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Re: When do you function?

by Albannach (Prior)
on Dec 27, 2000 at 09:50 UTC ( #48389=note: print w/ replies, xml ) Need Help??


in reply to When do you function?

Just some random comments here... my basic principle (and this is just a layman's opinion ;-) is to isolate any repeated sequence of operations by placing them in a function/subroutine with a descriptive name. This can certainly be carried too far, so in practice I make functions of things that are becoming irritating to type or cut/paste from elsewhere.

I certainly agree with your first three points, and I'd like to add that the reduction of repetition also reduces coding errors. Even (especially?) when I cut and paste, I can introduce variations or subtle errors (often involving scoping) which are entirely avoided when I take the time to make a subroutine.

I find that building a sub forces me to think more fully about what exactly I'm trying to express as I try to make it as much a black-box as possible. Subs also give me ample room to add better error-checking and handling that may (gasp!) get left out if I were to strip down the operation and leave it in-line. And after all this extra effort, I get something that I can re-use elsewhere more easily than some sequence of lines from the middle of a big loop.

On your second set of points:

1 - On looping, I just don't like deep indentation, and especially if chunks of the loops are nicely isolated, I will put them in subs just to unclutter the structure, which leads me to commenting:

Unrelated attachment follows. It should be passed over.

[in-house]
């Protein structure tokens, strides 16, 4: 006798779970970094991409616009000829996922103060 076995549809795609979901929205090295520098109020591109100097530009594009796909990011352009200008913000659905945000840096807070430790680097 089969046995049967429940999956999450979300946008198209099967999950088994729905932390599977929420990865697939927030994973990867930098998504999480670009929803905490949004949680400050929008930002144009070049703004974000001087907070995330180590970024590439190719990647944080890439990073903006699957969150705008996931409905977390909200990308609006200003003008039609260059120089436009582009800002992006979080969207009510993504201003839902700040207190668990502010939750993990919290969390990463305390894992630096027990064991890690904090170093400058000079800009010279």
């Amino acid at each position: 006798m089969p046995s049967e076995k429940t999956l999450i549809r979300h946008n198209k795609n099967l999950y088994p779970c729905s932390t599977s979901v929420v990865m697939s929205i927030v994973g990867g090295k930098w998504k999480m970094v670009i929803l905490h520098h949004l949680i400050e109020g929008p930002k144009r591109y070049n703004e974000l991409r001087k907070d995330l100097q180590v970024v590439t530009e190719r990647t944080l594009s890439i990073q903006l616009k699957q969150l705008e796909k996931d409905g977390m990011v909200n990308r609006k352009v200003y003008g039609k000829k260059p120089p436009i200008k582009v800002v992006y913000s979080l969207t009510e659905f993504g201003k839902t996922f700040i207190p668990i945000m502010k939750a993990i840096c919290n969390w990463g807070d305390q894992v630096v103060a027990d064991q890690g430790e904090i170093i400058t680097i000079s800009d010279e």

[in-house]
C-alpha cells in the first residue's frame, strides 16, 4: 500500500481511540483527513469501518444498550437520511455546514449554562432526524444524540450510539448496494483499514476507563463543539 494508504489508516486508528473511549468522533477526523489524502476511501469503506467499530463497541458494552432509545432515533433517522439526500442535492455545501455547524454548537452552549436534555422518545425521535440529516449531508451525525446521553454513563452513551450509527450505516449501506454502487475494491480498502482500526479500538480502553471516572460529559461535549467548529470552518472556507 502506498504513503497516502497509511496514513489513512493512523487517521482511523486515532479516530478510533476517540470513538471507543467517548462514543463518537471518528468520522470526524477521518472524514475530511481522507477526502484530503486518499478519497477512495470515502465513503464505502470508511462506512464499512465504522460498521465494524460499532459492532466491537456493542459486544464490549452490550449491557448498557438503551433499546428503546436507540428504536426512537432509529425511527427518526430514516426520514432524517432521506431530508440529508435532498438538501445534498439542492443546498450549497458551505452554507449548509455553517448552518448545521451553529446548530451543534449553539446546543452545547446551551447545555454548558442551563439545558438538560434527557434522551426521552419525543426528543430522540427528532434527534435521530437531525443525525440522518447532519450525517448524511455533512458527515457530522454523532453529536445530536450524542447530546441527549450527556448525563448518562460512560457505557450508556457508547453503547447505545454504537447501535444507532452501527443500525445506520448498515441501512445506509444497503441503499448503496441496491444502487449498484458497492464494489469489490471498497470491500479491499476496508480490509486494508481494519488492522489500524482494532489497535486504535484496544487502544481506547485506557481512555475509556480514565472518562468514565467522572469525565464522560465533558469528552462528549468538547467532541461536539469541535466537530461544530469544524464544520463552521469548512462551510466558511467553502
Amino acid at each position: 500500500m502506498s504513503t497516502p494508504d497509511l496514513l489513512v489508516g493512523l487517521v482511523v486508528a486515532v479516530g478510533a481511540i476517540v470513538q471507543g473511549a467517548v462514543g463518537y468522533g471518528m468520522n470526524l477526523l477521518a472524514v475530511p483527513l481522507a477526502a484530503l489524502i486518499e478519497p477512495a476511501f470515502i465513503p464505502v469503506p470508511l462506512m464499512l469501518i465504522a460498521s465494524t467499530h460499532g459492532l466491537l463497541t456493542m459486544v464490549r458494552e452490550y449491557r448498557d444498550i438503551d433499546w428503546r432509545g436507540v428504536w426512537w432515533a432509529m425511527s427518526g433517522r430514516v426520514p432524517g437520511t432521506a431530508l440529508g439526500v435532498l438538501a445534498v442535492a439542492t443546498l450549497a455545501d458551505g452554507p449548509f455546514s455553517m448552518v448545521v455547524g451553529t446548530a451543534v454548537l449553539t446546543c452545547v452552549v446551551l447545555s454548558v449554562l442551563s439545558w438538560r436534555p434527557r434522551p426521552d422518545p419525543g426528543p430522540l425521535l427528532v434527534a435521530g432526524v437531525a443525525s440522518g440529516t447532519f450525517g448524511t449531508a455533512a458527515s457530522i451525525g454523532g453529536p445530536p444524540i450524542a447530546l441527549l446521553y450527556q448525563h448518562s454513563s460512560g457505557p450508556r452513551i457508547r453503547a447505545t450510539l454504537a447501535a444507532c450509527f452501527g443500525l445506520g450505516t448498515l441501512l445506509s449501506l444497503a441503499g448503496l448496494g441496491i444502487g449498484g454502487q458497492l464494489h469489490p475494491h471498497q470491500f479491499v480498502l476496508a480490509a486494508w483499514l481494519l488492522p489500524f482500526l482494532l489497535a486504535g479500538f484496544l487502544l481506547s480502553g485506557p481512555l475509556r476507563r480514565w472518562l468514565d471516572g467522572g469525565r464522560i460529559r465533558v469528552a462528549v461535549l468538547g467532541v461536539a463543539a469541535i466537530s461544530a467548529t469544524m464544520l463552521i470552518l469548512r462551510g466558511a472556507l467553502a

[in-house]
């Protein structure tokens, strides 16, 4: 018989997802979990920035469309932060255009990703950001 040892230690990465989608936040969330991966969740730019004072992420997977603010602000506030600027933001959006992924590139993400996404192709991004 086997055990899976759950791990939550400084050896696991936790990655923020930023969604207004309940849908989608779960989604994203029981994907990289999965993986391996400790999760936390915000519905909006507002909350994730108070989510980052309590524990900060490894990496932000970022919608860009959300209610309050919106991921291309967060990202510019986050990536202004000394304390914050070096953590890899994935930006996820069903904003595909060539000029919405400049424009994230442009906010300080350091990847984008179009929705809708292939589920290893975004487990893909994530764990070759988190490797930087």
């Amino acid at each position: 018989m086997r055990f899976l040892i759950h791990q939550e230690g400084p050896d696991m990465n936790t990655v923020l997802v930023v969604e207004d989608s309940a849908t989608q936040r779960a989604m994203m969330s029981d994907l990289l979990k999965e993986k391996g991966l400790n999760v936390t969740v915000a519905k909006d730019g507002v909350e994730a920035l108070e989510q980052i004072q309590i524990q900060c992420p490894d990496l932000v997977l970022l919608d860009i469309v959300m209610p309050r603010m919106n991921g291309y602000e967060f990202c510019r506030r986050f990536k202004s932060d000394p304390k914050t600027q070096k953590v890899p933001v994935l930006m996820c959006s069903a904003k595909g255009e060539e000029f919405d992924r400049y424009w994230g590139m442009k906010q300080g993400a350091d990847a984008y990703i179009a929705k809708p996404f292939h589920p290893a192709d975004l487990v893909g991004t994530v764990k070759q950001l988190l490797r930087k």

2- I tend to think the fewer comments the better, and that's not to make things harder for others. I mean that whenever I find myself making any comment at all (apart from header blocks which should be quite detailed) I ask myself just what is so confusing here, why isn't the code obvious, and can I make it obvious and avoid the comment altogether? Jumping from sub to sub shouldn't be confusing if they each do something that makes sense on it's own. For a trivial example, in $a = sin($b) * cos($c) the functions each have clear and obvious purposes of their own, and the thought of calculating them in-line would be a great starter for the "fattest obfuscation" category...

Finally there is the consideration of performance especially if you are passing a lot of data to a function (in which case you should probably pass a reference anyways but there are always issues...). I'd like to think that the compiler (speaking generally here) should optimize what I write and not really care if it's a subroutine or in-line, but again in practice this isn't the case (yet anyway) so it may well be that using a sub call can slow down an operation that I will perform millions of times to the point that I shouldn't make the call. When I wrote a lot of C I enjoyed making elaborate preprocessor definitions to get the best of both worlds, and to some extent I miss that in Perl.

I look forward to the more professional opinions of the learned monks on this question!

--
I'd like to be able to assign to an luser


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by mirod (Canon) on Dec 27, 2000 at 21:24 UTC

    I just have one comment on... comments:

    I aggree that comments on code are often be redundant, and so should be used with caution.

    But comments on data should be all over the place, especially with Perl complex types (yes, I mean hashes!), a simple comment like

    my %nodes; # node_id => ref_to_node

    can go a _long_ way to help you or anybody else who has to maintain the code 3 month later.

      In my experience 90% of comments are unnecessary. But, on the other hand, 90% of the comments that should exist, are missing.

      Yes, code should be 'self-documenting', but comments should explain why you're doing what you're doing. It's no use being able to understand your regex or complex data structures etc if I can't work out why on earth you're doing things this way in the first place.

      Of course, to bring this back to the initial point, if you break everything down into simple, short, self-contained functions that do only one thing, and are well named, then it's going to be quite evident what they do, and POD will mostly be sufficient :)

      Tony

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